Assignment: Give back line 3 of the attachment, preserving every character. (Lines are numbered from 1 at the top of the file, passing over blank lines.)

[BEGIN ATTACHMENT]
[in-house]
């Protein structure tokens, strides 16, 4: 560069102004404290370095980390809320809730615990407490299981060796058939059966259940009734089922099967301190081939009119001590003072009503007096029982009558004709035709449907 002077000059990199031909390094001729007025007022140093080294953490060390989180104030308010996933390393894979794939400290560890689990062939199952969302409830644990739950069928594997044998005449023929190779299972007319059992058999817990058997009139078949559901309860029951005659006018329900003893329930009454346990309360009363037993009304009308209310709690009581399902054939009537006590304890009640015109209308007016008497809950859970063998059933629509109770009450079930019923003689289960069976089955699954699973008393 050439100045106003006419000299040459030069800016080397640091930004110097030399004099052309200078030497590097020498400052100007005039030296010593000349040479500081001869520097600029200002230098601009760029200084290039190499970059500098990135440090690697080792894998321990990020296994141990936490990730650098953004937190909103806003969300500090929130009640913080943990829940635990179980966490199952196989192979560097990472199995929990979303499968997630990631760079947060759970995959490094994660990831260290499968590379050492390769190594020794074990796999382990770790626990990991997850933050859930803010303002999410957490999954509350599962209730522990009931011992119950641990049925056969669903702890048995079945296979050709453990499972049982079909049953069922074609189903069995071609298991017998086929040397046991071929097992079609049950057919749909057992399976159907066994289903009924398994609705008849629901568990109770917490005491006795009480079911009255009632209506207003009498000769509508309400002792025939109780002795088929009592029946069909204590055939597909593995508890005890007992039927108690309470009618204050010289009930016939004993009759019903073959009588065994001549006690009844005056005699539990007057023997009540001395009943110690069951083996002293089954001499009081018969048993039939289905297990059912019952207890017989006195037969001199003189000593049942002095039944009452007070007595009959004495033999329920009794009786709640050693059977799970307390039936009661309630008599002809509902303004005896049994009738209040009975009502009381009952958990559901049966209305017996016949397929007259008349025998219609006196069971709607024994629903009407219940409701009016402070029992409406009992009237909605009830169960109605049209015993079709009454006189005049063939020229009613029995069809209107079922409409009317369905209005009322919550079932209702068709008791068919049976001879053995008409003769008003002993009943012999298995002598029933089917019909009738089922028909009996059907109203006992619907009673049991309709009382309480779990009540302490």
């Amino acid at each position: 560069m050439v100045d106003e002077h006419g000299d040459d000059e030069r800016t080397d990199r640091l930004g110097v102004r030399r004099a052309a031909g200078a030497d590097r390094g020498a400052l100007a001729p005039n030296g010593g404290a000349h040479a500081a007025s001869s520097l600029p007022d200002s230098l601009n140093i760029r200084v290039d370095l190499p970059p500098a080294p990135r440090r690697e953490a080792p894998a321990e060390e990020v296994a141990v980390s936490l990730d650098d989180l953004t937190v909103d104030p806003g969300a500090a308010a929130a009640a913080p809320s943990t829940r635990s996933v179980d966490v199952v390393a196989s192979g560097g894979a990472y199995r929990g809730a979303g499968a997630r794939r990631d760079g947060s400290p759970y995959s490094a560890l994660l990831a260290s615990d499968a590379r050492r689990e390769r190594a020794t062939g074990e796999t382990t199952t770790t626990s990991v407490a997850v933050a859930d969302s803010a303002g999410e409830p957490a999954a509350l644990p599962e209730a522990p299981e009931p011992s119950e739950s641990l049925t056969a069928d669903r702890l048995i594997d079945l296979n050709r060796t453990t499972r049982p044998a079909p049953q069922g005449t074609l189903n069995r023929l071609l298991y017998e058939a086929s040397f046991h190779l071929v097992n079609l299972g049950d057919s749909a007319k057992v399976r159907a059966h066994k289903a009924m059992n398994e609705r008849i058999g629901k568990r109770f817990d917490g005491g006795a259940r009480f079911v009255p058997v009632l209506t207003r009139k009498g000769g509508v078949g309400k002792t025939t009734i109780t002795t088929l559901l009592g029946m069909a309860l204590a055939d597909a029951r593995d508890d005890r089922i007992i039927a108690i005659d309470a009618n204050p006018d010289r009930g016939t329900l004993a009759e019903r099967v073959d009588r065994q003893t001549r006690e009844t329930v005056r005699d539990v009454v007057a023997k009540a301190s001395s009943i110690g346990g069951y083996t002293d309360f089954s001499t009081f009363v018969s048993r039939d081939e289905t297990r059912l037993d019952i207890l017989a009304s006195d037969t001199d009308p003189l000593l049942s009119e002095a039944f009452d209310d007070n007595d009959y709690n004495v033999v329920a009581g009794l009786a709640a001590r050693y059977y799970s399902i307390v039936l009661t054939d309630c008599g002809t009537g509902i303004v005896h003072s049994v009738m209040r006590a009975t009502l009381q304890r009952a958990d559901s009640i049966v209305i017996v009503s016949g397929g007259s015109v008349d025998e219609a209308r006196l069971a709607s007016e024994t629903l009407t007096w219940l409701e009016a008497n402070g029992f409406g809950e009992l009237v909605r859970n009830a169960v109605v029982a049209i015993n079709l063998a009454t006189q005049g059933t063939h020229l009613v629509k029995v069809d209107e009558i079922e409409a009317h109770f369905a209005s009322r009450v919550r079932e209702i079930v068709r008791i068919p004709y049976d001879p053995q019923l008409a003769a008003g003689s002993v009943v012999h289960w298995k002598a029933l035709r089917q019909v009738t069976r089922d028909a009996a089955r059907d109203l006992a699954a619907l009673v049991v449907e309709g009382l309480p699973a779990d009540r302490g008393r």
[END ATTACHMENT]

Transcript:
């Amino acid at each position: 560069m050439v100045d106003e002077h006419g000299d040459d000059e030069r800016t080397d990199r640091l930004g110097v102004r030399r004099a052309a031909g200078a030497d590097r390094g020498a400052l100007a001729p005039n030296g010593g404290a000349h040479a500081a007025s001869s520097l600029p007022d200002s230098l601009n140093i760029r200084v290039d370095l190499p970059p500098a080294p990135r440090r690697e953490a080792p894998a321990e060390e990020v296994a141990v980390s936490l990730d650098d989180l953004t937190v909103d104030p806003g969300a500090a308010a929130a009640a913080p809320s943990t829940r635990s996933v179980d966490v199952v390393a196989s192979g560097g894979a990472y199995r929990g809730a979303g499968a997630r794939r990631d760079g947060s400290p759970y995959s490094a560890l994660l990831a260290s615990d499968a590379r050492r689990e390769r190594a020794t062939g074990e796999t382990t199952t770790t626990s990991v407490a997850v933050a859930d969302s803010a303002g999410e409830p957490a999954a509350l644990p599962e209730a522990p299981e009931p011992s119950e739950s641990l049925t056969a069928d669903r702890l048995i594997d079945l296979n050709r060796t453990t499972r049982p044998a079909p049953q069922g005449t074609l189903n069995r023929l071609l298991y017998e058939a086929s040397f046991h190779l071929v097992n079609l299972g049950d057919s749909a007319k057992v399976r159907a059966h066994k289903a009924m059992n398994e609705r008849i058999g629901k568990r109770f817990d917490g005491g006795a259940r009480f079911v009255p058997v009632l209506t207003r009139k009498g000769g509508v078949g309400k002792t025939t009734i109780t002795t088929l559901l009592g029946m069909a309860l204590a055939d597909a029951r593995d508890d005890r089922i007992i039927a108690i005659d309470a009618n204050p006018d010289r009930g016939t329900l004993a009759e019903r099967v073959d009588r065994q003893t001549r006690e009844t329930v005056r005699d539990v009454v007057a023997k009540a301190s001395s009943i110690g346990g069951y083996t002293d309360f089954s001499t009081f009363v018969s048993r039939d081939e289905t297990r059912l037993d019952i207890l017989a009304s006195d037969t001199d009308p003189l000593l049942s009119e002095a039944f009452d209310d007070n007595d009959y709690n004495v033999v329920a009581g009794l009786a709640a001590r050693y059977y799970s399902i307390v039936l009661t054939d309630c008599g002809t009537g509902i303004v005896h003072s049994v009738m209040r006590a009975t009502l009381q304890r009952a958990d559901s009640i049966v209305i017996v009503s016949g397929g007259s015109v008349d025998e219609a209308r006196l069971a709607s007016e024994t629903l009407t007096w219940l409701e009016a008497n402070g029992f409406g809950e009992l009237v909605r859970n009830a169960v109605v029982a049209i015993n079709l063998a009454t006189q005049g059933t063939h020229l009613v629509k029995v069809d209107e009558i079922e409409a009317h109770f369905a209005s009322r009450v919550r079932e209702i079930v068709r008791i068919p004709y049976d001879p053995q019923l008409a003769a008003g003689s002993v009943v012999h289960w298995k002598a029933l035709r089917q019909v009738t069976r089922d028909a009996a089955r059907d109203l006992a699954a619907l009673v049991v449907e309709g009382l309480p699973a779990d009540r302490g008393r």